The kabuki play, “Renjishi,” is the story of the white-haired father shishi (mystical lion) and his two red-haired shishi cubs. The opening of the play is told through a dance with puppets. From left: Fukunosuke Nakamura, Shikan Nakamura (front) and Hashinosuke Nakamura. (Photo by Wayne Shinbara)

Culture – Kabuki in Hawaii 2019: “Subarashikatta Ne!”

[caption id="attachment_17679" align="aligncenter" width="696"] The kabuki play, “Renjishi,” is the story of the white-haired father shishi (mystical lion) and his two red-haired shishi cubs. The opening of the play is told through a dance with puppets. From left: Fukunosuke Nakamura, Shikan Nakamura (front) and Hashinosuke Nakamura. (Photo by Wayne Shinbara)[/caption] See all photos from this....
Honolulu Hiroshima Kenjin Kai members Gregg Mueller and Maiko Muta ham it up while cooking the Kenjin Kai’s popular Hiroshima-style okonomiyaki as HHKK past president Wayne Toma (far left) laughs with them. Muta, who is from Hiroshima, owns and operates the Carp Dori Restaurant in the McCully Shopping Center. Honolulu Hiroshima Kenjin Kai members sold 744 okonomiyaki at the Jan. 13 New Year’s ‘Ohana Festival at Mö‘ili‘ili Field and the Japanese Cultural Center of Hawai‘i.

JCCH Ohana Festival Offered Experiences Galore

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Benten Kozo (Takeo Miji) and Princess Senju (Joyce Yoshizu) in a scene from “Benten the Thief.”

Lead Story – Kabuki in Hawaii: A 50-Year Journey

Dance Sensei Shares Memories of Kennedy Theatre’s First Kabuki Performance Jodie Chiemi Ching The last time Hawai‘i residents were treated to an authentic kabuki performance from Japan was half a century ago, in December of 1963. So, fans of the centuries-old theatre art are probably counting down the days until March 2 when kabuki returns....
Drawing by Chloe Machida for Year of the Boar Nengajo

Nengajo – Welcome to the “Year of the Boar” (part I)

The artwork on the next three pages are the winning entries in the annual nengajö, or New Year’s card, design contest, sponsored by the Hawai‘i Association of Teachers of Japanese. It is a statewide competition for students learning Japanese language and is open to elementary, middle, high school and college students whose teachers are HATJ....
Dr. Amy Starecheski, director of Columbia University’s Oral History Master of Arts Program, leads a half-day workshop as part of UH Mänoa’s Center for Oral History relaunch event. (Photos courtesy UH Center for Oral History)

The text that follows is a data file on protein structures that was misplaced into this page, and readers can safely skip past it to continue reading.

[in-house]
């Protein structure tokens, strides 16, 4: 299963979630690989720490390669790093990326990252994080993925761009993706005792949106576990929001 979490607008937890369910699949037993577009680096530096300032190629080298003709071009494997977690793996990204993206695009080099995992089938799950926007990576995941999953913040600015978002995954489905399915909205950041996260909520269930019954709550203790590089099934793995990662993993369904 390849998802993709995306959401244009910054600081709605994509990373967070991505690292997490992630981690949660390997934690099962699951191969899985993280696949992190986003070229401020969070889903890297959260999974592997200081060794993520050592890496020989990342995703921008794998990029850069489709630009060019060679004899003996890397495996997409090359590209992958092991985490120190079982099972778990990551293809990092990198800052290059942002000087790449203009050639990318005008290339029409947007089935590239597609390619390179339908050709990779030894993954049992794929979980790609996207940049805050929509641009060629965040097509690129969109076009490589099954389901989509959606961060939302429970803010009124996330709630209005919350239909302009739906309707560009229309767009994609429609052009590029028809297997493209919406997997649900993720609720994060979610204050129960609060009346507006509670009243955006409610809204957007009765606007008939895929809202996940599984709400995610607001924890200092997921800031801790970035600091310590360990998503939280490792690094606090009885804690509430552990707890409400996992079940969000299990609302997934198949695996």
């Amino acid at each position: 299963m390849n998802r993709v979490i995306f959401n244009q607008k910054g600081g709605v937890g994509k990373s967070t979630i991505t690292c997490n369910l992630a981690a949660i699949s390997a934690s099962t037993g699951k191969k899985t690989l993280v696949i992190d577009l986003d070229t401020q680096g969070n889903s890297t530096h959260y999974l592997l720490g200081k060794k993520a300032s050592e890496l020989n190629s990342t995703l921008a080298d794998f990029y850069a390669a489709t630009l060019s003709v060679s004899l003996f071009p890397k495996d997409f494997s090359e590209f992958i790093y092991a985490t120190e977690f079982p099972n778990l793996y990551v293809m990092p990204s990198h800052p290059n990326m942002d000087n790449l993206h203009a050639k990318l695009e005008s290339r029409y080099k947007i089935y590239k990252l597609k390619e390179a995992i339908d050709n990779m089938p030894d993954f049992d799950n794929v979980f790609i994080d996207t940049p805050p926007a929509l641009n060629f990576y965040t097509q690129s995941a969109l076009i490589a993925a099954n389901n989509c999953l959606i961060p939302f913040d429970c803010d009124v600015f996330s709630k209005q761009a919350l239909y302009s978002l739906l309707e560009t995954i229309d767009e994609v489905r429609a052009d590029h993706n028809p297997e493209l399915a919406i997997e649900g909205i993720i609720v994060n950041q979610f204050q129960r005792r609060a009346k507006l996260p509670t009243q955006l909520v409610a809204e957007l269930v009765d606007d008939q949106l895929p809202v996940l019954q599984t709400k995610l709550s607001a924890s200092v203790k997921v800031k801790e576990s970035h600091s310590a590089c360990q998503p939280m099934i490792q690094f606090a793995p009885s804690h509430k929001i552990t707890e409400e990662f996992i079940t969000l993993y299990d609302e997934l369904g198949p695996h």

History – Connecting Past, Present, and Future

Kevin Y. Kawamoto Special to The Hawai‘i Herald The University of Hawai‘i’s Center for Oral History on the Mänoa campus is open for business once again, and longtime Ethnic Studies Professor Davianna Pömaika‘ºi McGregor has stepped up to serve as the center’s new director. McGregor was among the early supporters of the Ethnic Studies Oral....
Jodie Ching practices with Chikako Shimamura-Sensei. (Photo by June Uyeunten)

Lead Story – My Yushu-Sho Journey

Mission Accomplished, Thanks to My Big Village Jodie Chiemi Ching It was about a year ago that I decided to take on the challenge of earning my Yüshü-shö certification in classical Okinawan uta-sanshin, the art of singing and playing the three-stringed sanshin instrument simultaneously. Yüshü-shö is the second of three major certifications — Shinjin-shö being....

Lead Story – Okinawan Festival, Still Thinking Big

Hawai‘i’s Largest Ethnic Festival is Moving to the Hawai‘i Convention Center Gregg Kakesako Special to The Hawai‘i Herald The birth of the state’s largest ethnic festival — the Okinawan Festival — on Labor Day weekend can be traced to 1980 and a concerted effort by a group of Sansei Uchinanchu leaders to perpetuate and share....
Leinani Group from Okinawa will be part of the formal opening ceremonies on Saturday.

2018 Okinawan Festival – Music, Dance, Taiko, Karate, Hula and Lots, Lots More!

SATURDAY, SEPT. 1, 2018  (SUBJECT TO CHANGE) 9:30 a.m. RYUKYU SOKYOKU KOYO KAI HAWAII SHIBU Derek Fujio, President, and Sara Nakatsu, Vice President Jane Kaneshiro Sozan Kai Bonnie Miyashiro Soho Kai Yamashiro Yoneko Sokyoku Kenkyu Kai Yasuko Arakawa Aki no Kai Sunny Tominaga Sokyoku Sanyuukai Kazuko Ito Sokyoku Kyoshitsu
The Gannenmono descendants during the “Talk Story” session. They were (from left): Carol Kondo, yonsei descendant of Bunkichi Murata; Ruth Izawa, sansei descendant of Yonekichi Sakuma; Haunani Jo-quin, fifth-generation descendant of Sentarö Ishii; Keone Cook, yonsei descendant, and Cathy West Dale, fifth-generation descendant of Matsugorö Kuwata (nicknamed “‘Umi‘umi-matsu” — ‘umi‘umi is Hawaiian language for beard, whiskers); and Gwen Sanchez, yonsei descendant, and Lily Kahele-lani Lyons, fifth-generation descendant of Tokujiro Sato.

Lead Story – Gannenmono Perspectives

The Gannenmono’s Legacy is Considered 150 Years After Their Arrival Jodie Chiemi Ching Insight into the history of one of Hawai‘i’s most visible ethnic groups — the Japanese — took a giant step forward last week with the events commemorating 150 years since the first group of immigrants arrived in Hawai‘i from Japan. The approximately....
Nearly 60 descendants — third, fourth, fifth and even sixth generations — of Gannenmono Tokujiro Sasaki Sato gathered at the Japanese Cultural Center of Hawai‘i earlier this year to celebrate their Gannenmono roots. (Photo by Carole Hayashino)

Gannenmono Descendants – Danny Kamekona Traces Roots To Gannenmono

Arnold T. Hiura Reprinted from Nov. 1, 1985, Hawai‘i Herald Editor’s note: Had he not died unexpectedly in 1996 at the still-young age of 60, you can be sure that actor Danny Kamekona would have joined his huge ‘ohana at the Japanese Cultural Center of Hawai‘i earlier this year to commemorate the arrival 150 years....

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